|Publication number||US5839022 A|
|Application number||US 08/757,032|
|Publication date||Nov 17, 1998|
|Filing date||Nov 26, 1996|
|Priority date||Nov 26, 1996|
|Publication number||08757032, 757032, US 5839022 A, US 5839022A, US-A-5839022, US5839022 A, US5839022A|
|Inventors||Yao Rong Wang, Lingappa K. Mestha|
|Original Assignee||Xerox Corporation|
|Export Citation||BiBTeX, EndNote, RefMan|
|Patent Citations (7), Referenced by (19), Classifications (6), Legal Events (7)|
|External Links: USPTO, USPTO Assignment, Espacenet|
xk+1 +Axk Bk
Pkk+1 =Aeff Pk Aeff T +GQGT
Kk+1 =Pk+1 CT (CPk+1 CT +R)-1
Pk+1 =(1-Kk+1 C)Pk+1
xk+1 =xk+1 +Kk+1 (yk+1 -Cxk+1).
xk+1 =Axk +Bk
Pk+1 =Aeff Pk Aeff T +GQGT
Kk+1 =Pk+1 CT (CPk+1 CT +R)-1
Pk+1 =(1-Kk+1 C)Pk+1
xk+1 =xk+1 Kk+1 (yk+1 -Cxk+1).
This invention relates generally to an imaging machine and, more particularly, to the control of toner concentration.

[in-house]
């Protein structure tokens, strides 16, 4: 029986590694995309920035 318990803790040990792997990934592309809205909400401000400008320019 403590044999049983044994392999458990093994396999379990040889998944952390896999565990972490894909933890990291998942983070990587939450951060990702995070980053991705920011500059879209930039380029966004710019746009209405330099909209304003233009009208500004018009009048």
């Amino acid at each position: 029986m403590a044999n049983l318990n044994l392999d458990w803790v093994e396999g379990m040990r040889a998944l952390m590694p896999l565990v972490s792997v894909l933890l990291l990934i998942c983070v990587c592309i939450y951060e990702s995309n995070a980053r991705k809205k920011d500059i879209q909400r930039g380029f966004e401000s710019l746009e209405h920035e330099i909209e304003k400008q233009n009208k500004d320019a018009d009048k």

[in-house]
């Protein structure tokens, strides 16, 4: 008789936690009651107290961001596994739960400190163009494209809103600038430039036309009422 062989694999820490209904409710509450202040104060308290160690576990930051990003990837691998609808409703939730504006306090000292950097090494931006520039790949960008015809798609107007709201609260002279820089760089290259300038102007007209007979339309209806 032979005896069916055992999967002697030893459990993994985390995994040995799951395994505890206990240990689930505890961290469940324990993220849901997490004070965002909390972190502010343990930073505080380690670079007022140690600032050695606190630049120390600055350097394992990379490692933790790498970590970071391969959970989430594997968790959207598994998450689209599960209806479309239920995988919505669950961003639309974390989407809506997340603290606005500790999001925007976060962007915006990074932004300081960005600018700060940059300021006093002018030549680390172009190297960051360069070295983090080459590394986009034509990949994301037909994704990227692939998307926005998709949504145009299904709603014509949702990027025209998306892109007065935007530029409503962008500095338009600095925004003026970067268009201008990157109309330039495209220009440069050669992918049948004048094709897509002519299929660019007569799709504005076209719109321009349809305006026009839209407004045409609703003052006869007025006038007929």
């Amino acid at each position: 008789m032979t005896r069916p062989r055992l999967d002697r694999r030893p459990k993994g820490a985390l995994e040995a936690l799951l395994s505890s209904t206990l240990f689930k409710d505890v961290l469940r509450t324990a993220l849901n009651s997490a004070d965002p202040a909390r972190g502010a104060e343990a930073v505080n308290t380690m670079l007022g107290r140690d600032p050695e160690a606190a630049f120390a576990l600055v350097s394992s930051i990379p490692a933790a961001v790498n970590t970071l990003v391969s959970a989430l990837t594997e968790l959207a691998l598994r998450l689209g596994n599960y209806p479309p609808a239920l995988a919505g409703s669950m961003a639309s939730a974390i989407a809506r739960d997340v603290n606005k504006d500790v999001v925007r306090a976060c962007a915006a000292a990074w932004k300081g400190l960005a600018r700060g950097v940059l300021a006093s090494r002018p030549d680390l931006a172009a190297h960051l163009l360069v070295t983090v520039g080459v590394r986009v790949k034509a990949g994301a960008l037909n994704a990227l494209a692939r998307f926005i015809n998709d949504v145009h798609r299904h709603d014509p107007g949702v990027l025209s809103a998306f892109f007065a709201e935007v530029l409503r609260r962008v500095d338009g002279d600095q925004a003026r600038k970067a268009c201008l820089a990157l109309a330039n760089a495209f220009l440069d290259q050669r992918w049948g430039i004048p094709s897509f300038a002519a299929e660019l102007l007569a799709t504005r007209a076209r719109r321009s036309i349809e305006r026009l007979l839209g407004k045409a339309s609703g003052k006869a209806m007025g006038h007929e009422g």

The basic reprographic process used in an electrostatographic printing machine generally involves an initial step of charging a photoconductive member to a substantially uniform potential. The charged surface of the photoconductive member is thereafter exposed to a light image of an original document to selectively dissipate the charge thereon in selected areas irradiated by the light image. This procedure records an electrostatic latent image on the photoconductive member corresponding to the informational areas contained within the original document being reproduced. The latent image is then developed by bringing a developer material including toner particles adhering triboelectrically to carrier granules into contact with the latent image. The toner particles are attracted away from the carrier granules to the latent image, forming a toner image on the photoconductive member which is subsequently transferred to a copy sheet. The copy sheet having the toner image thereon is then advanced to a fusing station for permanently affixing the toner image to the copy sheet in image configuration.